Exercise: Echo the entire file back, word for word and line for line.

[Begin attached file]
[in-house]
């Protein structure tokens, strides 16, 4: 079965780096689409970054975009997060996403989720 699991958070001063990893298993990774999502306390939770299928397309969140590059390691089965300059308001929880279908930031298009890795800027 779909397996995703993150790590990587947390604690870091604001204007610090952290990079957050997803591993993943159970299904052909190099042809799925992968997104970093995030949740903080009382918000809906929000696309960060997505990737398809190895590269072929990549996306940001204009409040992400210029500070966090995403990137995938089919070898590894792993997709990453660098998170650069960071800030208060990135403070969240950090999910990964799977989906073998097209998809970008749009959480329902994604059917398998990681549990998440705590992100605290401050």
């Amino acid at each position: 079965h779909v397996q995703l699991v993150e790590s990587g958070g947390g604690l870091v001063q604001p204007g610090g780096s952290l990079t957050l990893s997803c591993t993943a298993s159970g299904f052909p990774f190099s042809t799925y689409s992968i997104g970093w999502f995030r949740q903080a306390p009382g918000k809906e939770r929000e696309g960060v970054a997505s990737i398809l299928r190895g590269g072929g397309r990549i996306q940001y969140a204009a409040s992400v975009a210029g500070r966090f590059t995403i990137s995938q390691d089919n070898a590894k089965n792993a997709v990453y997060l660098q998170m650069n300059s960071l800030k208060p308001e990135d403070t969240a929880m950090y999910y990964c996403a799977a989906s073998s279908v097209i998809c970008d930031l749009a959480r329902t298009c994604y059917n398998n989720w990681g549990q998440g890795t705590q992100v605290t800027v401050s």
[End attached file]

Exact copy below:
[in-house]
């Protein structure tokens, strides 16, 4: 079965780096689409970054975009997060996403989720 699991958070001063990893298993990774999502306390939770299928397309969140590059390691089965300059308001929880279908930031298009890795800027 779909397996995703993150790590990587947390604690870091604001204007610090952290990079957050997803591993993943159970299904052909190099042809799925992968997104970093995030949740903080009382918000809906929000696309960060997505990737398809190895590269072929990549996306940001204009409040992400210029500070966090995403990137995938089919070898590894792993997709990453660098998170650069960071800030208060990135403070969240950090999910990964799977989906073998097209998809970008749009959480329902994604059917398998990681549990998440705590992100605290401050």
């Amino acid at each position: 079965h779909v397996q995703l699991v993150e790590s990587g958070g947390g604690l870091v001063q604001p204007g610090g780096s952290l990079t957050l990893s997803c591993t993943a298993s159970g299904f052909p990774f190099s042809t799925y689409s992968i997104g970093w999502f995030r949740q903080a306390p009382g918000k809906e939770r929000e696309g960060v970054a997505s990737i398809l299928r190895g590269g072929g397309r990549i996306q940001y969140a204009a409040s992400v975009a210029g500070r966090f590059t995403i990137s995938q390691d089919n070898a590894k089965n792993a997709v990453y997060l660098q998170m650069n300059s960071l800030k208060p308001e990135d403070t969240a929880m950090y999910y990964c996403a799977a989906s073998s279908v097209i998809c970008d930031l749009a959480r329902t298009c994604y059917n398998n989720w990681g549990q998440g890795t705590q992100v605290t800027v401050s």